Thursday, July 3, 2014

Fargo (Season 1) TV review

It's summer, which means that I can finally catch up on some TV shows that I've wanted to watch for some time now. One of those shows is FX's Fargo, which began airing in April. Even though I had never watched the Coen Brothers' movie, which the show is based off of, Fargo still seemed to be right up my alley. And after watching all ten episodes of the show, I can say that I was right. I'm not a huge fan of television, but the first season of Fargo was brilliant. It takes the anthology model of True Detective and American Horror Story to tell a compelling crime story that has a beautiful, dark setting, interesting characters and a story that is suspenseful until the final episode. Fargo is gritty, yet darkly comic TV from beginning to end. It's one of the best TV shows I've ever seen and it gets even better- the show has a definitive ending. This review will give a synopsis of the show and end with my thoughts on the acting, the production values and the show overall.

*Warning*- Spoilers for season 1 of Fargo will follow. I'm pretty much gonna break down the entire show here. If you haven't watched the show already, go do that right now.



Lorne Malvo (Billy Bob Thornton) is a vicious hitman with no moral compass. He's practically the devil incarnate. Lester Nygaard (Martin Freeman) is a mild-mannered insurance salesman with a tumultuous home life. Molly (Alison Tolman) is an intelligent cop in a town full of naive idiots who think that nothing bad can ever happen. These three characters guide the entire show and you see the events unfold through their eyes. Other characters include Gus Grimly (Colin Hanks), a good cop who screws up and spends the rest of the series trying to make up for what he did wrong. Also, there's Stavros Milos (Oliver Platt), the Minnesota businessman who hires Malvo to find the person who's been blackmailing him. There are many more characters, but these are the most essential ones to the first few episodes.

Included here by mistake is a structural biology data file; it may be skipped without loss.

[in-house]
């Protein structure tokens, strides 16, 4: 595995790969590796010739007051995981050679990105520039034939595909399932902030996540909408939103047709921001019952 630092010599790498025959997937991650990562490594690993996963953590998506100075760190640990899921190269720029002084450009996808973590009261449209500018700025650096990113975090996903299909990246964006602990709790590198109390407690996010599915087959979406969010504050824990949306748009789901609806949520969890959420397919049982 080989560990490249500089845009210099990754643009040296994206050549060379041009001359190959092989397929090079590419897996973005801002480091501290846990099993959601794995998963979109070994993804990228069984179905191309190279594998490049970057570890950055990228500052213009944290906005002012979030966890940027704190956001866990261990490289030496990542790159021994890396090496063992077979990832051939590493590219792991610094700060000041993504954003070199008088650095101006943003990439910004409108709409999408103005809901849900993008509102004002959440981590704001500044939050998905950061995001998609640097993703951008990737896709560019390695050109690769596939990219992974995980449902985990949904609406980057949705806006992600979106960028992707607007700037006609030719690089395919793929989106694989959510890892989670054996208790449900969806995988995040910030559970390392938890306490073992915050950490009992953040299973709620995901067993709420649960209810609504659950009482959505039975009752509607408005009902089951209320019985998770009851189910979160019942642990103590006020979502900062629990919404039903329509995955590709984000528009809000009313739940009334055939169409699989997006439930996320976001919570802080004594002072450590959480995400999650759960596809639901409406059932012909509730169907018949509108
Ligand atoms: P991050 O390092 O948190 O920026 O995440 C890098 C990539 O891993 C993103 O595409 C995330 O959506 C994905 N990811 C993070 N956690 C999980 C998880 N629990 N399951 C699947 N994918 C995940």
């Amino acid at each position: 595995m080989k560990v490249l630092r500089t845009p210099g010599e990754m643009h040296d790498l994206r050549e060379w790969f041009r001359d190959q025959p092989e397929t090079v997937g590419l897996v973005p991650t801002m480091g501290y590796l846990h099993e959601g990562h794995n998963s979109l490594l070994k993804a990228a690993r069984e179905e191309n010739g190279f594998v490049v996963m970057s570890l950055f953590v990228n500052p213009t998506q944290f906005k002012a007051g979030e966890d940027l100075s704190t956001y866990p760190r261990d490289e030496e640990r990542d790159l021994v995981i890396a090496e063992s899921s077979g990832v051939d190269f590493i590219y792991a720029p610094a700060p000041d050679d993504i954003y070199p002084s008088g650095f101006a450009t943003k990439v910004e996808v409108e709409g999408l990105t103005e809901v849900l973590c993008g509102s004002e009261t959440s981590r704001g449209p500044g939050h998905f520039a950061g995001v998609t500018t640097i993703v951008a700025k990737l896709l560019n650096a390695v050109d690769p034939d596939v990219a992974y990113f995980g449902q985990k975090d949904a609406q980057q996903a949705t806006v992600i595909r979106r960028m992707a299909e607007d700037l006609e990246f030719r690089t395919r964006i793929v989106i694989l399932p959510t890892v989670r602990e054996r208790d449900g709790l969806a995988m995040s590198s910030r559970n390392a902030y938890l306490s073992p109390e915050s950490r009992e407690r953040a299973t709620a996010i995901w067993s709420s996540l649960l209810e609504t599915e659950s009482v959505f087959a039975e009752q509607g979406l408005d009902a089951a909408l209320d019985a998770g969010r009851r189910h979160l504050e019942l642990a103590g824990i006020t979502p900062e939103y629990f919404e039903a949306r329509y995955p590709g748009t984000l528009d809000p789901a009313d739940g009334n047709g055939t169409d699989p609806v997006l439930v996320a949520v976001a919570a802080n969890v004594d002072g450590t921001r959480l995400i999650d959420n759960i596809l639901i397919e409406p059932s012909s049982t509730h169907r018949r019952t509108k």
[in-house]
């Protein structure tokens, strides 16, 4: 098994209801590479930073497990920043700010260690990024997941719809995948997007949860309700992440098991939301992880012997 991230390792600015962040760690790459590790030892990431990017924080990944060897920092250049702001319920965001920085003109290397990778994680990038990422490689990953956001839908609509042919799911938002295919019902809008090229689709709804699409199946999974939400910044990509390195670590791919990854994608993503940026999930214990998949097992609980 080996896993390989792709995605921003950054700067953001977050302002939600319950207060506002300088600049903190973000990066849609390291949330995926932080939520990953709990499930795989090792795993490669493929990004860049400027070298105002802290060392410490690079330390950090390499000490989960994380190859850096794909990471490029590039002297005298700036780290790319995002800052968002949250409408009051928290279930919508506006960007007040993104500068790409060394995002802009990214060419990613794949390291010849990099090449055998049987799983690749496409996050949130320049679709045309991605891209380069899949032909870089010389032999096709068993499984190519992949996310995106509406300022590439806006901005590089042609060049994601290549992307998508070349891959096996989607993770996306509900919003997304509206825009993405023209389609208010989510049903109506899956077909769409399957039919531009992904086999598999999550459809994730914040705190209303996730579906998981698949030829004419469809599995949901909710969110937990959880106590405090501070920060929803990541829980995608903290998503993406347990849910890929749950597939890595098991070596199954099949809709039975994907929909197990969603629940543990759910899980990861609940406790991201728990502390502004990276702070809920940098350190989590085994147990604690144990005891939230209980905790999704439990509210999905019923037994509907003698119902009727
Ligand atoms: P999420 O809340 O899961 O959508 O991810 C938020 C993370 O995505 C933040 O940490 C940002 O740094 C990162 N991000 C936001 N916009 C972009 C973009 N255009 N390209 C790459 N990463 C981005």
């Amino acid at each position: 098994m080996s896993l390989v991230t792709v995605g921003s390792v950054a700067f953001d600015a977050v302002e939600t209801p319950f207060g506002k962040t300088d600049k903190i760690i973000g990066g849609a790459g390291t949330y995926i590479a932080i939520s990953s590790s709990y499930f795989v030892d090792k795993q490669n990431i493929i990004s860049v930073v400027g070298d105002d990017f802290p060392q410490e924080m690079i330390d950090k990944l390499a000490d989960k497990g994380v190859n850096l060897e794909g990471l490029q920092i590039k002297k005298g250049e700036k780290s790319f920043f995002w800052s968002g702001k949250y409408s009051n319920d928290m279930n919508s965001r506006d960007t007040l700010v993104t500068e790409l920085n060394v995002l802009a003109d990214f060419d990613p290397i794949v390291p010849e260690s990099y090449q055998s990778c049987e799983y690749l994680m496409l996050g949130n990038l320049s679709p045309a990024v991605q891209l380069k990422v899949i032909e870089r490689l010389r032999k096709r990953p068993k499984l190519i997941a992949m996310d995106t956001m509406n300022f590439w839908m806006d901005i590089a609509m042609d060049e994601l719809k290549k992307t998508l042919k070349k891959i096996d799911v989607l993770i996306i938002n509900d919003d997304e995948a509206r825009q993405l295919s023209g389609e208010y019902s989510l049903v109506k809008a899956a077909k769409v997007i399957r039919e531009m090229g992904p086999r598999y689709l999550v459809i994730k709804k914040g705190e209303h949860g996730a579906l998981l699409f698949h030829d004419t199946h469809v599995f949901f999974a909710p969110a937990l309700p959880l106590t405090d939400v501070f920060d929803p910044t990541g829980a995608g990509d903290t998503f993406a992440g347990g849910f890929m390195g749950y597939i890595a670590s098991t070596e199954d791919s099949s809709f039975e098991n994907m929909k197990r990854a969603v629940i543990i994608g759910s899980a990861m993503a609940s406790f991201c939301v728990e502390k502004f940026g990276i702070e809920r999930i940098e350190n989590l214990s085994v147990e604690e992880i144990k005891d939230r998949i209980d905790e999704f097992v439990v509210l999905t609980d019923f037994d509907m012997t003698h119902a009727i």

Fargo is very much a character-based drama, but there's also a very strong plot at the center of this series. Essentially, Lorne Malvo is a drifter who wanders into the town of Bemidji, MN after accidentally letting one of his targets go. Malvo and Lester Nygaard cross paths in the room of a hospital after Nygaard is beaten by Sam Hess, a local bully. Malvo asks Lester if he would like it if Hess was killed and Lester doesn't quite give a definitive answer. Malvo kills Hess and that starts a chain of events that cannot be stopped. Eventually, Lester's wife and the police chief of Bemidji are dead in Lester's house and the investigation into the murders begins. The new chief of police, Bill (Bob Odenkirk), doesn't believe that Lester had anything to do with it, but Molly certainly does. Meanwhile, Malvo is dodging two hitmen (Adam Goldberg and Russell Harvard) who have come to hunt him after same Hess' murder. And at the same time, Malvo is also trying to manipulate businessman Stavros Milos and his blackmailer Chumph. All of these various plots collide over the course of this ten-episode anthology series, which is just an absolute pleasure to watch.

I've never been one of those people that is constantly saying that TV is better than film. It most certainly isn't and most of the stuff on TV is pure crap. However, I have no hesitation in saying that if Fargo counted as one long ten-hour movie, it would be one of my favorite movies of the year. This series is a pure joy from start to finish. It constantly keeps you on the edge of your seat, but the dark sense of humor is also prevalent. In addition to that, the performances and the characters are great and there's a full arc for each important character. The setting and the score also add a lot to this series. Pretty much everything is perfect. Fargo, simply put, is one of the best shows that I've ever seen. It's just fantastic TV from the premiere to the finale.

Fargo is a show that sucked me in immediately. The writers really knew that they needed to hook people in with a stunning first episode and they really do that well. It's an incredibly gutsy pilot. Most series premieres will simply introduce you to the characters and maybe give you a hint of where the plot is going. Fargo's pilot episode introduces us to most of the characters and the general plot, but the episode also does something entirely unexpected. The first episode sees the demise of three important characters. This is a show that kills off three characters in its opening episode. And each character death impacts the rest of the series. Most shows would wait to kill off three major characters, but Fargo does it right off the bat. In addition to that, the episode is so effective because it is shocking and visceral. From the start of the episode, you know one character is going to die, but one of the most shocking scenes I had seen all year on a screen was when Lester killed his wife. It's brutal, witty and completely unexpected. The violence in the first episode really gives you a feel for the show and the rest of the series works off of the terrific pilot episode. If the first episode of Fargo wasn't so brilliant, the show might not work quite as well.